08 nov music billy childs 1

Billy Childs, photo Raj Naik

Billy Childs’ vast range of musical influences comes through in his decades-long catalog as a jazz pianist and composer. Sometimes these shifts in genre and style emerge within a single song.

Take his solo piano arrangement of “New York Tendaberry” by Laura Nyro. In one piece, he moves seamlessly from gorgeous, fairytale-like contemporary classical to choppy, militant notes to frilly waves reminiscent of wind chimes. And then he goes quiet, somber, with loose melodies that transition into cascading streams of notes blurring together with the sustain pedal. A six-minute piece can feel like quite a journey.

Childs believes that people go to concerts to be moved and that stories are one portal into that. “The main [challenge] is to tell a dramatic story,” he says. “I use whatever format can most effectively do that, whether it’s jazz or classical or chamber music.”

Incredibly versatile, he has composed pieces for small ensembles and scores for full orchestras. On Friday, Nov. 8, he’ll lead his quartet — with Josh Johnson on saxophone, Alex Boneham on bass, and Ari Hoenig on drums — in an evening of jazz at the Lensic Performing Arts Center, presented by Performance Santa Fe. The show starts at 7:30 p.m.

A child of the ’60s, Childs was raised in Los Angeles on a lot of different music. His family had eclectic tastes. His father loved Stan Getz, Nat King Cole, and the Swingle Singers, among others. His mother favored the Baroque period, listening to Bach, Handel, and Haydn. His sisters were into the popular music of the day, which was quite wide-ranging and genre-defying in and of itself: the Beatles, James Brown, Joni Mitchell, Paul Simon.

It’s no wonder that when he came into his own as a pianist and composer — and won five Grammys and a Guggenheim fellowship — he drew his inspiration from myriad artists, genres, and eras.

Childs started taking piano lessons when he was 6, but, as he put it, he “wasn’t very interested in piano. I wasn’t, like, a wonder kid who was playing Mozart concertos for the mayor of L.A.,” he says, laughing.

No, his love affair with the instrument took a little more time. Eight more years would pass before he had his lightning-bolt moment. While he was attending a boarding school for boys in California, he heard Emerson, Lake & Palmer for the first time. That’s when the jazz musician we know today was born.

“I freaked out,” he says. “It blew me away. I was completely interested. There was a piano at the mess hall, where we ate, and I’d listen to Emerson and go to the piano — which was a football field’s length away — and tried to learn to play it.”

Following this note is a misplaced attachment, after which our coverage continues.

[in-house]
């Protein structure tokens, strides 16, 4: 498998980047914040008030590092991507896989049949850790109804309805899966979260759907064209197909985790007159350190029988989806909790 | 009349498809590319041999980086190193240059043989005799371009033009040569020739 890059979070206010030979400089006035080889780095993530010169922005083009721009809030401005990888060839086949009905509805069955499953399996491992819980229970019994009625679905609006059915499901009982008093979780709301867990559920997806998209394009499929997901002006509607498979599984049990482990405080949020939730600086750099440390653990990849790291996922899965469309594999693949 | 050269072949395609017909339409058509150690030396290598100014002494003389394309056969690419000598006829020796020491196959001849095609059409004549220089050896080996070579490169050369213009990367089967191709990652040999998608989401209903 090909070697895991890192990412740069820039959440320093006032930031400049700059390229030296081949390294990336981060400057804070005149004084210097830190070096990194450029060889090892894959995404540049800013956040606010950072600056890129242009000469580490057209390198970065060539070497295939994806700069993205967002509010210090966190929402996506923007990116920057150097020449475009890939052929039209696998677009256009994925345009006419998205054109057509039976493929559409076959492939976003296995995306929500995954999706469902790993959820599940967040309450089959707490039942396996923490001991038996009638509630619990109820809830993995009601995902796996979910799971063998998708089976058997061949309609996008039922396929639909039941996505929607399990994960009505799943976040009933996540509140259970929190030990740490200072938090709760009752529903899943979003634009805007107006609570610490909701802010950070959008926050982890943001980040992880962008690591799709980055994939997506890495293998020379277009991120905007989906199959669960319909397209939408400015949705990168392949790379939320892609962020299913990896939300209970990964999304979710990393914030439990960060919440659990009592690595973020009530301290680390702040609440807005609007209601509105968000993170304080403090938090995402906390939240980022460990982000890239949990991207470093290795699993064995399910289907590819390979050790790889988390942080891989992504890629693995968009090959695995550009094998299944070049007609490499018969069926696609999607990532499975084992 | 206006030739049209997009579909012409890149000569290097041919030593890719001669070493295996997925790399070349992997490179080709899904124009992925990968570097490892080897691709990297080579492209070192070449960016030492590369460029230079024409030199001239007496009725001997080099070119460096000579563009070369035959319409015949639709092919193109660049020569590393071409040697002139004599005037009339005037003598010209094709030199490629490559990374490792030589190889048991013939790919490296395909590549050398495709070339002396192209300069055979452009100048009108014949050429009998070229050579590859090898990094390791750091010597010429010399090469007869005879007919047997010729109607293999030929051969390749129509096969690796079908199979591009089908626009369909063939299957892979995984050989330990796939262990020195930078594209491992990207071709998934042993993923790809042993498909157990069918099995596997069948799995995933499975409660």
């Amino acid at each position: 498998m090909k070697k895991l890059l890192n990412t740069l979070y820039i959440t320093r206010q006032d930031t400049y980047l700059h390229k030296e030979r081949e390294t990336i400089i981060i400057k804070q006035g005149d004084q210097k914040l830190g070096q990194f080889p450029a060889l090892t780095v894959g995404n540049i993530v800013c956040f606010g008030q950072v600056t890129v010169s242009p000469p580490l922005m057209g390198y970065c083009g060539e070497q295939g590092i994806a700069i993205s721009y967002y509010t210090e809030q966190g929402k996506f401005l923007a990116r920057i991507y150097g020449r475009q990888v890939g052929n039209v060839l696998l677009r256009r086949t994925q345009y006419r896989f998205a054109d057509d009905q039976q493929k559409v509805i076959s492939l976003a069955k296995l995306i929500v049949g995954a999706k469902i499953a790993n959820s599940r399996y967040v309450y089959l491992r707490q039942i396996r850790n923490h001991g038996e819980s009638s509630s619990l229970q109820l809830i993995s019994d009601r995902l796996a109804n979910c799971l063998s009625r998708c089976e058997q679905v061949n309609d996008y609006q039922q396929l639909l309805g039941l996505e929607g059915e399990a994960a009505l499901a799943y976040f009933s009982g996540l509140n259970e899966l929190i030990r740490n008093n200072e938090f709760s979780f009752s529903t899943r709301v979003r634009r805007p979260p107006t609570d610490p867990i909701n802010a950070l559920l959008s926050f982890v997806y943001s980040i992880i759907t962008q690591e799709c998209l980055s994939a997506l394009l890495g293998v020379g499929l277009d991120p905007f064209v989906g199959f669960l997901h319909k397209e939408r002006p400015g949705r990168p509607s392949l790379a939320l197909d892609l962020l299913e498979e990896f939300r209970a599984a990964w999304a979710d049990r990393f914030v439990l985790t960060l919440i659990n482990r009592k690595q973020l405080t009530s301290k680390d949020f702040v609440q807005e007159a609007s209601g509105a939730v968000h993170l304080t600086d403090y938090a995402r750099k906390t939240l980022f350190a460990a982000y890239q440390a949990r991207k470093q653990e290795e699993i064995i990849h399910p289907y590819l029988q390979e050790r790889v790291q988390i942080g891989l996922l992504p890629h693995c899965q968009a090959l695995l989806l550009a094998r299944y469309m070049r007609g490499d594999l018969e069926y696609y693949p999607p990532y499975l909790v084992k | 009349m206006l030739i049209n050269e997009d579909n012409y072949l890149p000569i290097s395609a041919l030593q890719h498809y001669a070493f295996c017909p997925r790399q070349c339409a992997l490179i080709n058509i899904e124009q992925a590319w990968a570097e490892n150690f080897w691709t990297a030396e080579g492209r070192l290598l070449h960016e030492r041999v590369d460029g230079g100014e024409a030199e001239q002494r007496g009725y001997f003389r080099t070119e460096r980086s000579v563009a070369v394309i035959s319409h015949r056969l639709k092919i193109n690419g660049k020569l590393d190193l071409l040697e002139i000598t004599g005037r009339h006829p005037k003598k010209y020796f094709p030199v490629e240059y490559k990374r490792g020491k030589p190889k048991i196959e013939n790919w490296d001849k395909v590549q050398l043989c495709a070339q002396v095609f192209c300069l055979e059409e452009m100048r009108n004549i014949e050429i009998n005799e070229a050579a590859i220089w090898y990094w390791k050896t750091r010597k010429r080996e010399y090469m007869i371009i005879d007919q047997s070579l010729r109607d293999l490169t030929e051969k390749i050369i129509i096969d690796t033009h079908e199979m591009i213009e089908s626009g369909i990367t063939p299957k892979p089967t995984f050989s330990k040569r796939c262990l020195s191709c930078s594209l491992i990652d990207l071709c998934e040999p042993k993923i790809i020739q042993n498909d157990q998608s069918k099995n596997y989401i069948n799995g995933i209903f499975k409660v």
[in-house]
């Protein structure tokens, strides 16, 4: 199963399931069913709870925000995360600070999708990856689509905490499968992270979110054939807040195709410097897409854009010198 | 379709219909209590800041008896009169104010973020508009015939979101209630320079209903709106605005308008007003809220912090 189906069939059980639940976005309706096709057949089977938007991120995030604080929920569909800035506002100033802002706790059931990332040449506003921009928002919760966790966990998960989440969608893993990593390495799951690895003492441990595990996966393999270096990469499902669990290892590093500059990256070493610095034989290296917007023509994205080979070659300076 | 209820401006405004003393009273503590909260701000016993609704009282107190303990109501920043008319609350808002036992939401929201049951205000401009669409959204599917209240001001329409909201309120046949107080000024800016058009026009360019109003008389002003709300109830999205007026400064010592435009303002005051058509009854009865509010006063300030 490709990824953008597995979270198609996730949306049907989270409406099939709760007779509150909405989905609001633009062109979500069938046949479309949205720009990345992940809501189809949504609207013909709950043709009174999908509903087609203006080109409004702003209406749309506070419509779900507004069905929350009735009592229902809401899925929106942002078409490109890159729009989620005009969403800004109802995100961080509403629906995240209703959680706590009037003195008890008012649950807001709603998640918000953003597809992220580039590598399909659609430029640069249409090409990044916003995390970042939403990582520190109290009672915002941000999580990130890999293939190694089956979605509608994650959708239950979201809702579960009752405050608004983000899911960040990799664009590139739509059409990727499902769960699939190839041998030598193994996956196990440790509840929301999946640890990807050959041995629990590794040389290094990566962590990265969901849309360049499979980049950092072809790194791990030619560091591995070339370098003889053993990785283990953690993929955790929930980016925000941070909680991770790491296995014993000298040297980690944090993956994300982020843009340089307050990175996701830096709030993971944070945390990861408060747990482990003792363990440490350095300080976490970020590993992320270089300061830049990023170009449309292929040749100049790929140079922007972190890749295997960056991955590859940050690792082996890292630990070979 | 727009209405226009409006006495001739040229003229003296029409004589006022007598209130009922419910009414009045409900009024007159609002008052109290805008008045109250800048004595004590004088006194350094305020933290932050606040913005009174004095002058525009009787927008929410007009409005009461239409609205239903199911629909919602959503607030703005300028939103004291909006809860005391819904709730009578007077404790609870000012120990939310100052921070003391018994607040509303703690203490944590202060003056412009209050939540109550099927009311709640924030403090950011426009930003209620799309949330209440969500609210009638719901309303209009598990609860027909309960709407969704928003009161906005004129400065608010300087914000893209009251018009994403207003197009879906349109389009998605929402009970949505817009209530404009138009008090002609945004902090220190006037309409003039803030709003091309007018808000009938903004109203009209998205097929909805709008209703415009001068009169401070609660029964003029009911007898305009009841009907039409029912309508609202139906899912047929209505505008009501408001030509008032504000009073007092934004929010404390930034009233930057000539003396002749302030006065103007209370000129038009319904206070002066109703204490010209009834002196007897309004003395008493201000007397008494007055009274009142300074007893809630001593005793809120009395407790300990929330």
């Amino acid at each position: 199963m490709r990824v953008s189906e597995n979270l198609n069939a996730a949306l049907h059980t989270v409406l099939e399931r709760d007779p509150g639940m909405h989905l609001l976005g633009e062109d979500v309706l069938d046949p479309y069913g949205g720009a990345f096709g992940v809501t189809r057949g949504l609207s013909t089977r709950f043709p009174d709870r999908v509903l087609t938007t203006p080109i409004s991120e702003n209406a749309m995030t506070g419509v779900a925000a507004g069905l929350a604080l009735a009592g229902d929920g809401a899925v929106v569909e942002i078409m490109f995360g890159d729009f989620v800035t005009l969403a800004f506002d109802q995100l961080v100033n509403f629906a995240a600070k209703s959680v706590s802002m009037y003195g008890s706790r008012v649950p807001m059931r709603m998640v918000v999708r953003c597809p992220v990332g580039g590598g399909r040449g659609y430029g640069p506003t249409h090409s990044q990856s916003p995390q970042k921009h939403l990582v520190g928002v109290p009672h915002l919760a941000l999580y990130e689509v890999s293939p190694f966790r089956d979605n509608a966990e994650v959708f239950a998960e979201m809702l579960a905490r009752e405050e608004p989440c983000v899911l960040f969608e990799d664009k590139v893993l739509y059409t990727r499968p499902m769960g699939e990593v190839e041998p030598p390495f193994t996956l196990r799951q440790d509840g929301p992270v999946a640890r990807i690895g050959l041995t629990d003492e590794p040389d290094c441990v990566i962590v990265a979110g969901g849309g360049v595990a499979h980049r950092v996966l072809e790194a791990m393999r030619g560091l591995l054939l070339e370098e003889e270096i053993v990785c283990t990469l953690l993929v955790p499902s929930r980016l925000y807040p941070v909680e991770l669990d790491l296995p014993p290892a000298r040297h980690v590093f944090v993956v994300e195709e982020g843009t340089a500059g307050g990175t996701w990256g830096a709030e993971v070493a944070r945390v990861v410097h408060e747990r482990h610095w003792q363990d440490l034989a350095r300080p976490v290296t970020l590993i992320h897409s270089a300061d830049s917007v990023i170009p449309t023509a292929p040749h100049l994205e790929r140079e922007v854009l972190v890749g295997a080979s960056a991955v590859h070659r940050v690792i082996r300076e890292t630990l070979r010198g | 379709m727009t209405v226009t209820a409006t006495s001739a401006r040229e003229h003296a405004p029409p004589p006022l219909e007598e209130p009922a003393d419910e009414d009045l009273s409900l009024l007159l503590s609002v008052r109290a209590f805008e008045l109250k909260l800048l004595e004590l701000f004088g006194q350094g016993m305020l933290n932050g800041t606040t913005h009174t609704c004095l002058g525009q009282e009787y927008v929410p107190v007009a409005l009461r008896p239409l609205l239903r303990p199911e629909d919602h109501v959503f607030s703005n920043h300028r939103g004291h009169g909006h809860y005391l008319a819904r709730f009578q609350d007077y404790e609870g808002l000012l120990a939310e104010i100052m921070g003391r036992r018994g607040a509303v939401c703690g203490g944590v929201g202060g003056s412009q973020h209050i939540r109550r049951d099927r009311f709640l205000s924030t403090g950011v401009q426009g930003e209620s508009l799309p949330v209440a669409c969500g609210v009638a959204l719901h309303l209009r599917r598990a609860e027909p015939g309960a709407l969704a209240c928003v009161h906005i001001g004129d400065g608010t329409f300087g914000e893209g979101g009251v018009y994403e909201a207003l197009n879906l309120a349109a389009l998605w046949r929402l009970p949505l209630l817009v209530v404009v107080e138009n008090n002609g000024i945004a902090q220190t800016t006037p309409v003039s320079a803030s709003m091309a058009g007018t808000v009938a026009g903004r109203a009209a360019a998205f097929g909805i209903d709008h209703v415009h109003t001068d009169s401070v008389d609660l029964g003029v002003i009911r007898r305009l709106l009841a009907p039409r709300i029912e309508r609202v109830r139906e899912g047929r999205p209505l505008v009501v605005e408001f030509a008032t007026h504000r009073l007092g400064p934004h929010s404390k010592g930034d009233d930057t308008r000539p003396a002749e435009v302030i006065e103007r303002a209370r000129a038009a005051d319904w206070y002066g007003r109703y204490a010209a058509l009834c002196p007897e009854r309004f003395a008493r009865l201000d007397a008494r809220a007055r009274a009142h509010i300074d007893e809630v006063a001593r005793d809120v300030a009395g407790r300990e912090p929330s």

When he moved back to L.A. at age 16, he started taking music lessons and attended the Community School of the Performing Arts. He went on to study composition at the University of Southern California and then, fresh out of college, he was immediately in demand in the L.A. jazz circuit. His career skyrocketed as he toured with jazz trumpeter Freddie Hubbard. Childs went on to collaborate with the likes of Yo-Yo Ma, Gladys Knight, Sting, Dianne Reeves, and many others.

He also became president of Chamber Music America, a service organization that helps chamber musicians network with one another, find gigs, and receive grants.

This weekend won’t be his first time in the City Different, but it’s been years since he’s performed here.

While in town, he’ll also lead a master class for the jazz ensemble students at the New Mexico School for the Arts. He says he’s not sure what the class will entail — possibly he’ll talk about the business side of music, provide techniques for composing, answer any questions the students have, sit down and play with them, or all of the above. He frequently holds workshops while on tour, often not knowing ahead of time what he’ll be teaching. If Childs has learned anything throughout his career in music, it’s how to improvise.

Says John Rangel, an NMSA artist-in-residence and jazz instructor who has known Childs for a long time, “He is an incredible teacher and contemporary jazz composer and pianist. In anticipation of the master class, the NMSA jazz combo has been working on his composition ‘Quiet Girl.’ I wanted the students to have an inside look into this composition and be able to ask him questions about his improvisational approach.” ◀

details

▼ Billy Childs Quartet

▼ Presented by Performance Santa Fe

▼ 7:30 p.m. Friday, Nov. 8

▼ Lensic Performing Arts Center, 211 W. San Francisco St., 505-988-1234

▼ Tickets are $29-$115, discounts available; 505-984-8759, performancesantafe.org or lensic.org

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